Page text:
The weight-management market’s post-pandemic future

Nutritional OutlookNutritional Outlook Vol. 24 No. 3
Volume 24
Issue 3

Will the category recover as restrictions ease?

Photo © Lecic -

Photo © Lecic -

Weight-management dietary supplement sales have fallen since the COVID-19 pandemic began. Data from SPINS (Chicago) on the 52 weeks ending November 29, 2020, for instance, showed an 11% contraction in sales of weight-management supplement ingredients in the U.S. mainstream market, with 9 out of 10 ingredients in the category falling by double-digit percentages.1

Will the factors that prompted the segment’s contraction abate, and will weight-management ingredients start to see sales grow again as restrictions ease? What can prompt consumers to start purchasing these products? For clues, we look at some of the general market forces driving consumers’ weight-management behaviors.

Pandemic Prompts Weight Gain

With fitness centers closed and sports events cancelled, an increasing number of consumers are experiencing the “Quarantine 15” weight gain. Matt Olesiak, MD, chief medical director at SaneSolution (Spokane, WA), says that for months, many Americans haven’t had a safe place to exercise.

“Going for long walks or bike rides outside was an option, but it wasn’t feasible for many people,” Olesiak notes. “At the start of the pandemic, experts weren’t sure how COVID-19 was spread, leaving many people fearful of venturing outside. Forced inactivity combined with ‘stress eating’ has led to weight gain for many people during this pandemic.”

One October 2020 survey of 1,012 U.S. adults by research firm Kelton Global (Los Angeles, CA) and biotechnology firm Gelesis (Boston, MA) found that 29% of respondents have gained weight since the pandemic started. Kelton Global extrapolated this finding to estimate that 71 million Americans have packed on the pandemic pounds.2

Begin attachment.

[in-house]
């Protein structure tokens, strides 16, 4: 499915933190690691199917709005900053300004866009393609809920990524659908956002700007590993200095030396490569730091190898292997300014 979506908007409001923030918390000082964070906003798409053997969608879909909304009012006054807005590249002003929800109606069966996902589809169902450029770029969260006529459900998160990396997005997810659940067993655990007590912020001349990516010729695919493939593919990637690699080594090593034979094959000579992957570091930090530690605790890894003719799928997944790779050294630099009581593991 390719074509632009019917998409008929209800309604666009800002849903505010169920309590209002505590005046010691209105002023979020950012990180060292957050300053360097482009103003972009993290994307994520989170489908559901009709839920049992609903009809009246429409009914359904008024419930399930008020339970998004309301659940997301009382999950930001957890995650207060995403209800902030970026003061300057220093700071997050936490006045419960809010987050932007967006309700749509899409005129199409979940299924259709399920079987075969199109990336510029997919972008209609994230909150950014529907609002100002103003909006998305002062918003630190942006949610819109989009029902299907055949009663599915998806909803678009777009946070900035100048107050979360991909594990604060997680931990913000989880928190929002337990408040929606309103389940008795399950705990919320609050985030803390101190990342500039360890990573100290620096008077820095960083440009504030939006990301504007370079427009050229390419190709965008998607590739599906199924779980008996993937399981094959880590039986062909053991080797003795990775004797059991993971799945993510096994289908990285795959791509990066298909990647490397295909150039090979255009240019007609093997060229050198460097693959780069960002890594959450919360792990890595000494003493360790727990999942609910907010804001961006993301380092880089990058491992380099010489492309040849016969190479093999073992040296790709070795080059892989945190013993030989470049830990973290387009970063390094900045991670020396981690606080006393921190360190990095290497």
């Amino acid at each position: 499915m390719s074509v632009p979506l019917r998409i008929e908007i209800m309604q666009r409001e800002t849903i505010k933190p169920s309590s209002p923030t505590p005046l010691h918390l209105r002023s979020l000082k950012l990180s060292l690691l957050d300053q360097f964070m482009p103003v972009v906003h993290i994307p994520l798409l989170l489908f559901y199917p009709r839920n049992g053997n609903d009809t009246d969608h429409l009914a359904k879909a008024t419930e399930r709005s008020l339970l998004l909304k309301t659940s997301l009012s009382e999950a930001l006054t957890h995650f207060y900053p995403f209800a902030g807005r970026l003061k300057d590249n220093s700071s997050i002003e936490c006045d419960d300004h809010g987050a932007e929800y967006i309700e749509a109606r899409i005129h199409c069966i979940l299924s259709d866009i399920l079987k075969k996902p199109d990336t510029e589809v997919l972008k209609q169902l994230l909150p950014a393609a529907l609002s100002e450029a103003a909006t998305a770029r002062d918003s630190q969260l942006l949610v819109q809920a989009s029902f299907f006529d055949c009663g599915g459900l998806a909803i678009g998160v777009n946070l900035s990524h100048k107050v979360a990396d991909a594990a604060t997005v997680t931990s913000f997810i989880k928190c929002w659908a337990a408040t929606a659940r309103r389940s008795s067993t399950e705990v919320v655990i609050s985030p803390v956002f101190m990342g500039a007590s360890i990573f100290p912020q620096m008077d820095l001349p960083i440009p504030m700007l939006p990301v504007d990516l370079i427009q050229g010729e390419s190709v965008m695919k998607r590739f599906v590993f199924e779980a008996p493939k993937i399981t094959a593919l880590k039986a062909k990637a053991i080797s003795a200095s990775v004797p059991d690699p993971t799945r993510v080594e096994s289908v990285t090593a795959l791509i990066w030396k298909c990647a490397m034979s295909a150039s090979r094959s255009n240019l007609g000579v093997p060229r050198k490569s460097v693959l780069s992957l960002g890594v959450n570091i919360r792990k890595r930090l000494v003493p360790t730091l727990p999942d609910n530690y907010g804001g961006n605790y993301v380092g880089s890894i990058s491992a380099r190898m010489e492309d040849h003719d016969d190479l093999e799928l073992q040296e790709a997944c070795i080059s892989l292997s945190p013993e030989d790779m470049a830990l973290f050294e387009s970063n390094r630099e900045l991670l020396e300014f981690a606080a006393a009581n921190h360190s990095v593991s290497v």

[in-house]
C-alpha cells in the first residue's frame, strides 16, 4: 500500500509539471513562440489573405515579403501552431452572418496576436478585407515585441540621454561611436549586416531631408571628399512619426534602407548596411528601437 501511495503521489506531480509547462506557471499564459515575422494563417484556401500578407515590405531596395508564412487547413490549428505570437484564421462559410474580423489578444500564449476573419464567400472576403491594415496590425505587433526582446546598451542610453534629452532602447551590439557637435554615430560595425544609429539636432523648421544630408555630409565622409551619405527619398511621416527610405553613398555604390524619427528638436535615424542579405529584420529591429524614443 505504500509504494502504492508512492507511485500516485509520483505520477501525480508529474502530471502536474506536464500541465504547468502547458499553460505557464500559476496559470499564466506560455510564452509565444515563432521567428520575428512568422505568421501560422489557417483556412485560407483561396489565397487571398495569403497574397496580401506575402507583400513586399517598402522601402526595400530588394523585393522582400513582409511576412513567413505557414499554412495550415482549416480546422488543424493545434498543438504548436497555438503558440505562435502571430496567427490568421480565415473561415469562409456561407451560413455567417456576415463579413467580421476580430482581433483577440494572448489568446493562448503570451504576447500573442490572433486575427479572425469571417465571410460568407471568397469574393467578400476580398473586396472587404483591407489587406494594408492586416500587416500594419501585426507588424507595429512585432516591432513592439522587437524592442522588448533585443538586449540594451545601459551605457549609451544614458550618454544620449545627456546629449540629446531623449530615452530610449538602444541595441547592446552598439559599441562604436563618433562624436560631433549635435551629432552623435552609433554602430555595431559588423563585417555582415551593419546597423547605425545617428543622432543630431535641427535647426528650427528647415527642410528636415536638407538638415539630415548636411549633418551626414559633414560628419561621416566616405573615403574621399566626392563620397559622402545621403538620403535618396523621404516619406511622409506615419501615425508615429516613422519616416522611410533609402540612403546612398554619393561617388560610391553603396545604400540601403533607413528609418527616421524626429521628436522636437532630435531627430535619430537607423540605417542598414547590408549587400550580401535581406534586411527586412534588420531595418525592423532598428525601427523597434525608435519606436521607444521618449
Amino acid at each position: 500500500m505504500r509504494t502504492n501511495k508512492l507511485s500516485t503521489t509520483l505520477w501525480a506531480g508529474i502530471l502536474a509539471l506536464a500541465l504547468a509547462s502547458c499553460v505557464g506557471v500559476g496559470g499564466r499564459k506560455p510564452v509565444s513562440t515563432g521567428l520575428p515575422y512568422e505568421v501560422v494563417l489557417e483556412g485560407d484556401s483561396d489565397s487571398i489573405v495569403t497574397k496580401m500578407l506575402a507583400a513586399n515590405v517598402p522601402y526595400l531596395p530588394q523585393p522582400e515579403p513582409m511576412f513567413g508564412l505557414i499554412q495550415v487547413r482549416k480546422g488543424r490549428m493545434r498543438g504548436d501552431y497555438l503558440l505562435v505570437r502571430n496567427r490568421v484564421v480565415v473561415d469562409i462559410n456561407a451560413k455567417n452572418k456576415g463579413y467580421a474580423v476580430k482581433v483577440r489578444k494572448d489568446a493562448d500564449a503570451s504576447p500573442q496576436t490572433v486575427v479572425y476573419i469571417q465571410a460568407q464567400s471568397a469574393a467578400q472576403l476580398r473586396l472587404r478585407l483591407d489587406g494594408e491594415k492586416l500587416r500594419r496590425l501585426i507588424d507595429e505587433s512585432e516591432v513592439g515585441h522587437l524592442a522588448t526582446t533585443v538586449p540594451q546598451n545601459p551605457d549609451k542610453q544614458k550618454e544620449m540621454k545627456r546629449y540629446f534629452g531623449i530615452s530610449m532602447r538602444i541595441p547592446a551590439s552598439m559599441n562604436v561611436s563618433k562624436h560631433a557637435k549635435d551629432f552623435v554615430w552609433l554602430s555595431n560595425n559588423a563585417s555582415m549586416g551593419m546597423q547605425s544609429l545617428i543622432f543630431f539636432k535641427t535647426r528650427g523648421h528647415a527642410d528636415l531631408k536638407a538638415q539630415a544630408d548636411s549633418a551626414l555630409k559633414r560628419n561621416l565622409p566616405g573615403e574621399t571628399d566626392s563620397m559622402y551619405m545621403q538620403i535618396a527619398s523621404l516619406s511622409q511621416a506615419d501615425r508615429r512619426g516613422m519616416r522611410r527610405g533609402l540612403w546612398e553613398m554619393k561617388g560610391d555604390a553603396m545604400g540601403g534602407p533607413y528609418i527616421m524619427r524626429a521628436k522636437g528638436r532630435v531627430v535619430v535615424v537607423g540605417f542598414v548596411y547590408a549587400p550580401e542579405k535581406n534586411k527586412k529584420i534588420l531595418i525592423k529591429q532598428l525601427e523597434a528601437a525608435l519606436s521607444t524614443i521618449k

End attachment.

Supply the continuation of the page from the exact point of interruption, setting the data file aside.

Consumers Holding Their Dollars

The pandemic sent shockwaves through the world economy not seen since the bursting of the dotcom bubble in 2000. The U.S. Bureau of Labor Statistics found that, seasonally adjusted, the nationwide unemployment rate spiked from a 20-year low of 3.5% in January 2020 to a 20-year high of 14.8% in April 2020.3 While the unemployment rate has since decreased to 6.3% as of January 20214, Olesiak says many consumers are still being conservative with their finances in the aftermath of a severe economic shock. Moreover, he notes that many consumers are more concerned about their immediate survival amid a deadly pandemic than they are about weight gain.

Just as consumers hoarded their money in the five years following the 2008 Recession5, the economic crisis triggered by the pandemic has caused unprecedented levels of cash hoarding. In April 2020, Americans were saving 33% of their disposable income, the highest personal savings rate ever recorded since the Bureau of Economic Analysis started tracking that metric in the 1960s.6 While the personal savings rate has since fallen from this historic peak, it was still approximately double the usual average as of December 2020.7

Gradual Improvement?

Will the weight-management market recover from this contraction? The industry certainly hopes so. As more COVID-19 vaccines roll out and restrictions ease, the hope is that more consumers will seek to get active and lose the weight they gained during the pandemic, which hopefully will bring renewed interest in weight-management supplements. Until then, companies should work to stay top of mind and continue engaging with their audiences.


  1. SPINS Conventional Channel data (Powered by IRI). “Dietary Supplements (Vitamins & Supplements and Herbs & Homeopathics).” Time period: 52 weeks ending November 29, 2020. Channel: U.S. conventional multioutlet comprising grocery, drug, Walmart, mass dollar, military, and club stores. Excludes private-label brands.
  2. Gelesis press release. “New Survey Finds 71 million Americans Have Gained Weight Throughout the Pandemic.” Published online December 15, 2020.
  3. U.S. Bureau of Labor Statistics website. “Civilian Unemployment Rate.” Accessed online February 25, 2021.
  4. U.S. Bureau of Labor Statistics news release. “The Employment Situation – January 2021.” Published online February 5, 2021.
  5. Associated Press. “Five Years After Crisis, Families Are Hoarding Cash.” Published online October 5, 2013.
  6. Fitzgerald M. “U.S. Savings Rate Hits Record 33% as Coronavirus Causes Americans to Stockpile Cash, Curb Spending.” CNBC. Published online May 29, 2020.
  7. U.S. Bureau of Economic Analysis website. “Economic Research: Personal Savings Rate.” Published online January 29, 2021. Accessed online February 25, 2021.
Related Videos
woman working on laptop computer by window
© 2024 MJH Life Sciences

All rights reserved.